The great people at American’s for the Arts have made it very easy to help support this legislation- all it takes are a few clicks of a mouse. Click here to petition your Representative online to support this bill. I just did it, and it literally took less than one minute to make my support of this bill known to my local Representative, David Price. Americans for the Arts provides a form letter. However, as always when sending such letters, if you have time, providing personal stories or examples of the impact of the issue on your life and work would make the letter more effective.
Taxes are never enjoyable for anyone, and we all want every deduction we can claim. This includes artists, whose creative endeavors make our communities a better, brighter, more intellectually-stimulating place. So why not give our artists the same tax deduction opportunity as collectors? Please take a few moments to contact your local Representative in support of H.R. 1190. It’s quick, it’s easy, and it will make a significant difference for all of our artists.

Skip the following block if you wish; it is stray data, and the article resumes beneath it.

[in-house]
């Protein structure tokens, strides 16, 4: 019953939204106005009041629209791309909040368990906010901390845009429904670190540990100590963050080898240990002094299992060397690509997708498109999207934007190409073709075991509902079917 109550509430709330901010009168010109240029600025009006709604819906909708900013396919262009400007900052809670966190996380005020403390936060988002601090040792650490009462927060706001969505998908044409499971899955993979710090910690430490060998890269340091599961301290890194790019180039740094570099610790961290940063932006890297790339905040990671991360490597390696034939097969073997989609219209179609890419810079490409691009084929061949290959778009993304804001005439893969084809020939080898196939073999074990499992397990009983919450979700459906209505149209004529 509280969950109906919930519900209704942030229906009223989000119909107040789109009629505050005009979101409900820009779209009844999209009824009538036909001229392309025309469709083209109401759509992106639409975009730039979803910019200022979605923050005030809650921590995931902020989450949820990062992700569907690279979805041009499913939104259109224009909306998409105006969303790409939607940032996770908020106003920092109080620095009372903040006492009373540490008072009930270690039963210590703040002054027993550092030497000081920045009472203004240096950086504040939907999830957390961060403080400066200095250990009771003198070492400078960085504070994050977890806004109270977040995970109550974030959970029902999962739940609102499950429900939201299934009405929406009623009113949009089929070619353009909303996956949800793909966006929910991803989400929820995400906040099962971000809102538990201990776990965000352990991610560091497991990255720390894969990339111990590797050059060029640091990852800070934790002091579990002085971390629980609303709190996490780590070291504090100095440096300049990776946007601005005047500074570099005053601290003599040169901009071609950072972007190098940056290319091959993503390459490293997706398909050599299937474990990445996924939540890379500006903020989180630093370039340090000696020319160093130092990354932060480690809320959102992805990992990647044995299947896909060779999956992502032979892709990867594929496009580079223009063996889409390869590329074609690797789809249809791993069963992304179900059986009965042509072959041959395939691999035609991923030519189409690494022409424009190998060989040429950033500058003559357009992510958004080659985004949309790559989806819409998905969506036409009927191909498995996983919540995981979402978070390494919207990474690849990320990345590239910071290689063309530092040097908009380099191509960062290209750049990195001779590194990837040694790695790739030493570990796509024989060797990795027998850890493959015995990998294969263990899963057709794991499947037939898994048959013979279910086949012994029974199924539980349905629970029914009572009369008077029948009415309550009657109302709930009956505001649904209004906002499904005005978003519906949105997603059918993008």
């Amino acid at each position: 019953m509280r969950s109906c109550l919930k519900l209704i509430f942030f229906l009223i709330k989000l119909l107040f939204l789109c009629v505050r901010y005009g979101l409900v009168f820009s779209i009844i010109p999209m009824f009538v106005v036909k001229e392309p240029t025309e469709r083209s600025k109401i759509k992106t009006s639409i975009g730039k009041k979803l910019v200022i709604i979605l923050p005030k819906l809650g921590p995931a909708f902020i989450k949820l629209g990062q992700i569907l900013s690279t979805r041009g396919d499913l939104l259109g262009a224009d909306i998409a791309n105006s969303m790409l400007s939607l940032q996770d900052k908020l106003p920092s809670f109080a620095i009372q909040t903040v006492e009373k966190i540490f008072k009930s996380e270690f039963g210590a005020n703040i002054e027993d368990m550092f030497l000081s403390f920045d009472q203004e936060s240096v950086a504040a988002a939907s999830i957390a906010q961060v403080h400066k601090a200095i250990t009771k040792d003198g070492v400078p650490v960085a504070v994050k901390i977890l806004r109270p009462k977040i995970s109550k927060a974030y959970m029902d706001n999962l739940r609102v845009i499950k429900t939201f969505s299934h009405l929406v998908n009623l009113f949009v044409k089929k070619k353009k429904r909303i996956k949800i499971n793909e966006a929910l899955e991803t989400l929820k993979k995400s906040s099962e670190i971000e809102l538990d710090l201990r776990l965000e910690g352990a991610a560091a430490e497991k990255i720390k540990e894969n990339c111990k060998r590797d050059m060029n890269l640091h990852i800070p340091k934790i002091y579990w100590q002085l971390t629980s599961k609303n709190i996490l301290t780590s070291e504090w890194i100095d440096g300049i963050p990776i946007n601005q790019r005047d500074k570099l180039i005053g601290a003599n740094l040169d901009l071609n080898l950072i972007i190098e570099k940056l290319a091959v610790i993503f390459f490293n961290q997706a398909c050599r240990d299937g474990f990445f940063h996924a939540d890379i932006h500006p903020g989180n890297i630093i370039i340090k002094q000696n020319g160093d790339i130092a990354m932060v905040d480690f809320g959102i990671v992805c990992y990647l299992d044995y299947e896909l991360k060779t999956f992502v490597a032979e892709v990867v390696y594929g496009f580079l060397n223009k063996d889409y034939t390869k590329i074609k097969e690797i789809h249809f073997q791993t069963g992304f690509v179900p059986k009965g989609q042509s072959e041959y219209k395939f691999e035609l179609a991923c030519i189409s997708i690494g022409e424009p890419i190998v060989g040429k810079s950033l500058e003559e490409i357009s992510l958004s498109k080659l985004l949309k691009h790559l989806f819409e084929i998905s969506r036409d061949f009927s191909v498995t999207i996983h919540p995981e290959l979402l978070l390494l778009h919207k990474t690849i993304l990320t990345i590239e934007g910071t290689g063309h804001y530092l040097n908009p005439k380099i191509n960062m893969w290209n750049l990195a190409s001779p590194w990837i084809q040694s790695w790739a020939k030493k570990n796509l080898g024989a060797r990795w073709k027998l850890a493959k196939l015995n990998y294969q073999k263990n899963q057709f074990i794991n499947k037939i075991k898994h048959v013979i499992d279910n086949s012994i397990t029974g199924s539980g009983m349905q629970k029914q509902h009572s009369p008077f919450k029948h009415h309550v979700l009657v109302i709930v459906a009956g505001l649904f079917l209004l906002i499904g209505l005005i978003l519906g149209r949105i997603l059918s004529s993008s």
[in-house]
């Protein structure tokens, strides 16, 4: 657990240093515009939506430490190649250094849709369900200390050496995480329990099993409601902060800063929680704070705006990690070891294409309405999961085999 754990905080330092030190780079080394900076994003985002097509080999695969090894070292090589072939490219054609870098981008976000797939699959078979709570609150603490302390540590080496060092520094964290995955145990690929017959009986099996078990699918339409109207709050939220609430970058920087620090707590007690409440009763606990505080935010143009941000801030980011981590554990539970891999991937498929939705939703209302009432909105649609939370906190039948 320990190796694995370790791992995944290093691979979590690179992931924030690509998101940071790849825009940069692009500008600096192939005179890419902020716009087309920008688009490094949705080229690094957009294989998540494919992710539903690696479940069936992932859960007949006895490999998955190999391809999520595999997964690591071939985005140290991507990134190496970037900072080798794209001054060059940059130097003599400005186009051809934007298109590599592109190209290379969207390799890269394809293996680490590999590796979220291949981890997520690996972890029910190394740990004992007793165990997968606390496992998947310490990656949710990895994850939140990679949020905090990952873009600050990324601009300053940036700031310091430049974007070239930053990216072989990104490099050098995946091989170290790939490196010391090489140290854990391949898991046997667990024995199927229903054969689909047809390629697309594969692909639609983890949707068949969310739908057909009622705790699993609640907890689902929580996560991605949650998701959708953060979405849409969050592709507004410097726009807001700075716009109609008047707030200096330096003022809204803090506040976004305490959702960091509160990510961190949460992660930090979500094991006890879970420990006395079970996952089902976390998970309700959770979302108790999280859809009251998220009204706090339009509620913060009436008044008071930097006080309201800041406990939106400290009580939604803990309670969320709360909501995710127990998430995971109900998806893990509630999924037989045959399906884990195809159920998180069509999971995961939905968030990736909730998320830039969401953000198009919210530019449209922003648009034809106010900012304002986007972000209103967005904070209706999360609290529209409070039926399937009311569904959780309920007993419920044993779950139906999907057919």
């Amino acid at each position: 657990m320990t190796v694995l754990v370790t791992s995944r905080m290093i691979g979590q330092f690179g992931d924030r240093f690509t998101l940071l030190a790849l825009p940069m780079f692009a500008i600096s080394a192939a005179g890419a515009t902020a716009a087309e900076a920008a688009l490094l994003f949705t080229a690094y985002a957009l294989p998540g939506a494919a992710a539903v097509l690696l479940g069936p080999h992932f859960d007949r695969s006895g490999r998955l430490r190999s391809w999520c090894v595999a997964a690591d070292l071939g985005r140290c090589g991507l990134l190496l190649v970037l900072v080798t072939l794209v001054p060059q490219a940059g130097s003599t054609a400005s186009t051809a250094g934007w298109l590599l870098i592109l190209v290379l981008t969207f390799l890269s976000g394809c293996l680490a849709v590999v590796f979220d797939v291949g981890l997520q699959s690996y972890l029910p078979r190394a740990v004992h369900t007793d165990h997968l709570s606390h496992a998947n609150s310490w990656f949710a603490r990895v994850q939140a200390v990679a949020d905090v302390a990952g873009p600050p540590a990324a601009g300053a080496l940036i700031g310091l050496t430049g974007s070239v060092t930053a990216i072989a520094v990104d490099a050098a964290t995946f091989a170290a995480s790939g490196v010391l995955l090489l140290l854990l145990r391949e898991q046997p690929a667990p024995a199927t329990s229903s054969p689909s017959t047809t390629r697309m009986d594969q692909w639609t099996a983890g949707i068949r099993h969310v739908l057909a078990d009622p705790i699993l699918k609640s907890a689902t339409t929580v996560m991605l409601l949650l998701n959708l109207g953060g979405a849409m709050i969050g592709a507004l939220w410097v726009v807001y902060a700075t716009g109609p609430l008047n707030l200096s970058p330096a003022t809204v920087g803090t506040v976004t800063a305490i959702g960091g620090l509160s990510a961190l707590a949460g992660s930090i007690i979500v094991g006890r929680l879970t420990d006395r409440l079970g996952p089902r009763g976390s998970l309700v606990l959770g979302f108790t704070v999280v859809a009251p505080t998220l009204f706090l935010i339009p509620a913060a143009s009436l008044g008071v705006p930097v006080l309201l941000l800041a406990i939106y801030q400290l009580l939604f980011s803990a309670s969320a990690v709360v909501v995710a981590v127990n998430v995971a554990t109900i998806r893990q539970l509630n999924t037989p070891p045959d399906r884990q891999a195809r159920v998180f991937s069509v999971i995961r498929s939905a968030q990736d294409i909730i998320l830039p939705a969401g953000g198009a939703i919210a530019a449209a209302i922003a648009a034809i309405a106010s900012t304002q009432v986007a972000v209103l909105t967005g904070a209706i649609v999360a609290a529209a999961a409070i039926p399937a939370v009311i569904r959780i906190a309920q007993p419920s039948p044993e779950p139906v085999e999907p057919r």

Joan Blazich, who is interning for Triangle ArtWorks this summer, is a second-year law student at the University of North Carolina School of Law. She also holds a Doctorate in Music and is an active performer in numerous local ensembles. She can be reached by email.
Do you have something to say to the Triangle arts and creative community? Be a writer or guest blogger for ArtWorks! Do you have news to share? Help us keep this community informed! Email
Tags: Americans for the Arts, art law, artists